But I guess it applies, in a weird way, on this very microscopic level. It's been a rough couple of months- tides have shifted with some friends, and all of a sudden, those who used to be my support are AWOL or are leaning on me. Which is fine, at times, while tiring at others. I've been finding that I've grown more and more quiet, burying things deeper and deeper.
That includes things that make me happy though. I don't know. It's weird- the ground crumbles beneath your feet, and initially, you really think you'll never find your way again. It feels impossible. When it happens, there is this sudden, instant realization that nothing will ever be the same.
It's not overly dramatized sometimes. Sometimes, things do change in that sudden, solitary instant, irreversibly, and there is an immediate, palpable shift in your equilibrium.
But that's not the end. Sometimes I think people are not comfortable talking about it, the oddly beautiful things that come out of things that are undeniably tragic. Those things that are legitimately horrible, that shake you to your very core. But I don't know. I don't think it detracts from the gravity and sadness of a tragedy to recognize that it changed you in ways that were good.
In the moment, it's hard to see. When it first happens, there's nothing but the hollow feeling in your gut, and the unsteadiness that just persists. But later on, when you've had some time, you can look back and be grateful for what you learned, how you changed, what became of you. The only problem is that you have to experience it yourself to believe it. And you can only believe it after a sufficient amount of time has passed.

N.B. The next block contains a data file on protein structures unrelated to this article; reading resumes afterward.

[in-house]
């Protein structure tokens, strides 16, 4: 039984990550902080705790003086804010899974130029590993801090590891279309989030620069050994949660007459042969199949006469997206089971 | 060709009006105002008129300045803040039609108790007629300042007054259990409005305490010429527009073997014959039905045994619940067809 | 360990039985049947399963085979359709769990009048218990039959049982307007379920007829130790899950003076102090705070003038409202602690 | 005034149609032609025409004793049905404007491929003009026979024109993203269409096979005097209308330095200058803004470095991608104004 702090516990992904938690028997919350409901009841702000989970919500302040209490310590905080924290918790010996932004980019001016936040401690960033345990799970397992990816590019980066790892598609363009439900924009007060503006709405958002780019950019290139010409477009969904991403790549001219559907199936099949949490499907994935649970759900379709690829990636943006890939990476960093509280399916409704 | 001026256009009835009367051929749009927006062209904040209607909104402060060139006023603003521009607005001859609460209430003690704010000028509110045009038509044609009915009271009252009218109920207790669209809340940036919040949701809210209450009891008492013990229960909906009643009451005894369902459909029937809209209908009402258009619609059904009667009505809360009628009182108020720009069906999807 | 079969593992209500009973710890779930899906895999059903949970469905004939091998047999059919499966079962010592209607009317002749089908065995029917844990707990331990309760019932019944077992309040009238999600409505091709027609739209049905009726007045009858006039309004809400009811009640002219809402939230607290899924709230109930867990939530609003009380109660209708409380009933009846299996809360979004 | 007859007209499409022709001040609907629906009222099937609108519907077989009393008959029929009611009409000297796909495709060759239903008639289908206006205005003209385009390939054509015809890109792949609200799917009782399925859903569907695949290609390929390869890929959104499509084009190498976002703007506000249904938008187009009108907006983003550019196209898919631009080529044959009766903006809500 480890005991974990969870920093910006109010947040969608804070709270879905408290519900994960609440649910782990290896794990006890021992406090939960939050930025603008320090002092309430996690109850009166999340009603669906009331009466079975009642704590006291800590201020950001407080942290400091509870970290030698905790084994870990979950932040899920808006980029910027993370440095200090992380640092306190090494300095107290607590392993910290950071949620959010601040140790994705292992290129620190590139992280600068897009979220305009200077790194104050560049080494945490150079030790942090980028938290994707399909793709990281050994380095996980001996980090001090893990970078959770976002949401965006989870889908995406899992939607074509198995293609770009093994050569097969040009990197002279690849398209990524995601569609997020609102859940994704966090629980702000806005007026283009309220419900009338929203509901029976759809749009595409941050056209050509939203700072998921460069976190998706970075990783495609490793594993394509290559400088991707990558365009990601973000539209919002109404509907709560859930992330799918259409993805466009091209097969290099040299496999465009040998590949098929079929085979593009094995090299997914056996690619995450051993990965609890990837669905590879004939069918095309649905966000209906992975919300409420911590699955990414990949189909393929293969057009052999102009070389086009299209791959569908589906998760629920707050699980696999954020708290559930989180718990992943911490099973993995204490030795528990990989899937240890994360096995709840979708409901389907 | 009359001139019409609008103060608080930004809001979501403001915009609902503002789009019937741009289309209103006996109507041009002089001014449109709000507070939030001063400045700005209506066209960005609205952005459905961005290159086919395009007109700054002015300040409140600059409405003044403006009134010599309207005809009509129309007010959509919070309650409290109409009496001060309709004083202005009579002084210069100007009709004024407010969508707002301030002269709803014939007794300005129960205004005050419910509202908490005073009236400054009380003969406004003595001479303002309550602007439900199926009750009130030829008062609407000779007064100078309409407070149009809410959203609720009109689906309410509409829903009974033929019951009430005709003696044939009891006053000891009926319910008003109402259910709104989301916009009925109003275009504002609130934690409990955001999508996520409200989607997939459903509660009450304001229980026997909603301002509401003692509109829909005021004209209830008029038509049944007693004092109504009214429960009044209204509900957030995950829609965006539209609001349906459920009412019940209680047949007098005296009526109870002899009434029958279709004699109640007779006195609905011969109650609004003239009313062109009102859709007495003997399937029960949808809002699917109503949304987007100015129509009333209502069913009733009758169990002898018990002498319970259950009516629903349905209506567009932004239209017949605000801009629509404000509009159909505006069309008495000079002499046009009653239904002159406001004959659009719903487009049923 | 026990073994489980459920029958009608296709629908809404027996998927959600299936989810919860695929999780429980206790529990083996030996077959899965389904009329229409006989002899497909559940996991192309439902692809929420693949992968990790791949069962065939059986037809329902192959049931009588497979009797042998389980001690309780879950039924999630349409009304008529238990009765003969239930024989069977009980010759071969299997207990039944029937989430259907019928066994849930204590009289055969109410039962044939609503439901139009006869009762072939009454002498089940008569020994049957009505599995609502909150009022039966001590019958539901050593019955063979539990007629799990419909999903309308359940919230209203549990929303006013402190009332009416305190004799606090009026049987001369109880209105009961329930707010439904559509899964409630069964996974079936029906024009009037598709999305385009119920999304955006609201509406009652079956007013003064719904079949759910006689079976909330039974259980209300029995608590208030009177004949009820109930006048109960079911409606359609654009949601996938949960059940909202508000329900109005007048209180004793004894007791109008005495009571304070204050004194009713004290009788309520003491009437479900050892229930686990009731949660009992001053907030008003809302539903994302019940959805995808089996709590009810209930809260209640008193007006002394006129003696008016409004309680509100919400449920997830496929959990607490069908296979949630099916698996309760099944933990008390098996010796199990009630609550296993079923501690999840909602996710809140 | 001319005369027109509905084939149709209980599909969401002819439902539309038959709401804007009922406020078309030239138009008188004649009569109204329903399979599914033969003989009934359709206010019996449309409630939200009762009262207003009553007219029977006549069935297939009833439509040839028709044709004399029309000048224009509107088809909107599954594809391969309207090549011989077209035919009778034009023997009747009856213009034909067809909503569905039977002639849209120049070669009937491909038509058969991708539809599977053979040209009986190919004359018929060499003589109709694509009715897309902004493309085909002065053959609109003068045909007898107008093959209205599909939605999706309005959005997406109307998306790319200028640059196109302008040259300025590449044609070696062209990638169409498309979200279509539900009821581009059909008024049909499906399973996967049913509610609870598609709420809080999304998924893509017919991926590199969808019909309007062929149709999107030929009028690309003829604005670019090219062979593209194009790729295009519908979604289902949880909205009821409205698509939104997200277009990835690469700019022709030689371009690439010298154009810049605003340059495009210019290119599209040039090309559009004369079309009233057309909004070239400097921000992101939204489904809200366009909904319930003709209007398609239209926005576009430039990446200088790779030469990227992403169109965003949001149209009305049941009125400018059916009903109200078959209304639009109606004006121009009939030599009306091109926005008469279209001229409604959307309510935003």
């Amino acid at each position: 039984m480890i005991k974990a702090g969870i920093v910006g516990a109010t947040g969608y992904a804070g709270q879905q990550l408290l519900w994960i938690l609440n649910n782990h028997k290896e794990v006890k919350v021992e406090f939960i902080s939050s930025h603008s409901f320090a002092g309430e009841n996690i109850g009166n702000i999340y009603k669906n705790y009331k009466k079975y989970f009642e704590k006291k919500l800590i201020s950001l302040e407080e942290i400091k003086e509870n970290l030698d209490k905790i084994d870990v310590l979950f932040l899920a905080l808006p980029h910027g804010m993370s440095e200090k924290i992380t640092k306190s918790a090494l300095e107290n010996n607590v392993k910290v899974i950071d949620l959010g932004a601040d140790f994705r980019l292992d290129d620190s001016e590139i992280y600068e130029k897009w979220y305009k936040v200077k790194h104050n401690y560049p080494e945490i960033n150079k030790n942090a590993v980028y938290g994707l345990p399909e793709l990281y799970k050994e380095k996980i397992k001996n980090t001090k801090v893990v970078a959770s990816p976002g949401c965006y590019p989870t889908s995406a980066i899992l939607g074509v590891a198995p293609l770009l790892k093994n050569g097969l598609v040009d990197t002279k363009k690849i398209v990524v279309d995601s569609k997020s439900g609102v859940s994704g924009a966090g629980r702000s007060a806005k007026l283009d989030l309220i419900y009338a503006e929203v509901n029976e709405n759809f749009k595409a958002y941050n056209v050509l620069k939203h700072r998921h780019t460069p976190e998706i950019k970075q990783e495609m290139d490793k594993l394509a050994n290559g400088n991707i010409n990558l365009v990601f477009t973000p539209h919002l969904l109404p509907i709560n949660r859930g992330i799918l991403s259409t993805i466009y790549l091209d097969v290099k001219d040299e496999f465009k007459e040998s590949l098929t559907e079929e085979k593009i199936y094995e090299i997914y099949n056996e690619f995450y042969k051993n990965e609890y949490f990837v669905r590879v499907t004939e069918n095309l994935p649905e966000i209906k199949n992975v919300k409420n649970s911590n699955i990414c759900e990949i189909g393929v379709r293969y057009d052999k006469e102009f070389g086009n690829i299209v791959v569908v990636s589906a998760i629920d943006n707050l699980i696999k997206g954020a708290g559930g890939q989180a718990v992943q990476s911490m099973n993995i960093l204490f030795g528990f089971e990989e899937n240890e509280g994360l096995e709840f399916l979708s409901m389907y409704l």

Yesterday, I made focaccia for the first time. I haven't tried making bread of any kind for several years. My mom bought me a breadmaker about a decade ago, for no good reason, but I was never very pleased with the results of that machine. After yesterday's adventure, I can see why. The fun of bread is the entire process from start to finish- fiddling with water to get it to the right temperature such that you will activate the yeast without killing it completely, kneading it so that all the ingredients are properly incorporated but without overworking it, letting the dough rise and rise again, and then the finish product. In this case, there were about 4 times during the process that I felt certain the whole thing was going to waste. The first time you make anything, it's always hard to get a feel of whether it's going well or not, after all. But in the end, I had rosemary focaccia, and I mean to tell you that it was edible, and it looked like bread! I know, high praise indeed, but I suppose I am with the Dodgeballers in keeping a strict motto of Aim Low! about such things.
Thing is, it made me happy. Maybe happier than it made me to get away from California oh-so-briefly. I keep a little list in my head, of small and quiet things like this. Some of them are recipes, some of them are songs, some of them are long walks in the fog. I keep a short but precious tally, save them up for when I need them. And when I need them, I don't view them as indulgences. And I don't know that I was like that eight years ago. Actually, I take that back. I know I wasn't like that back then.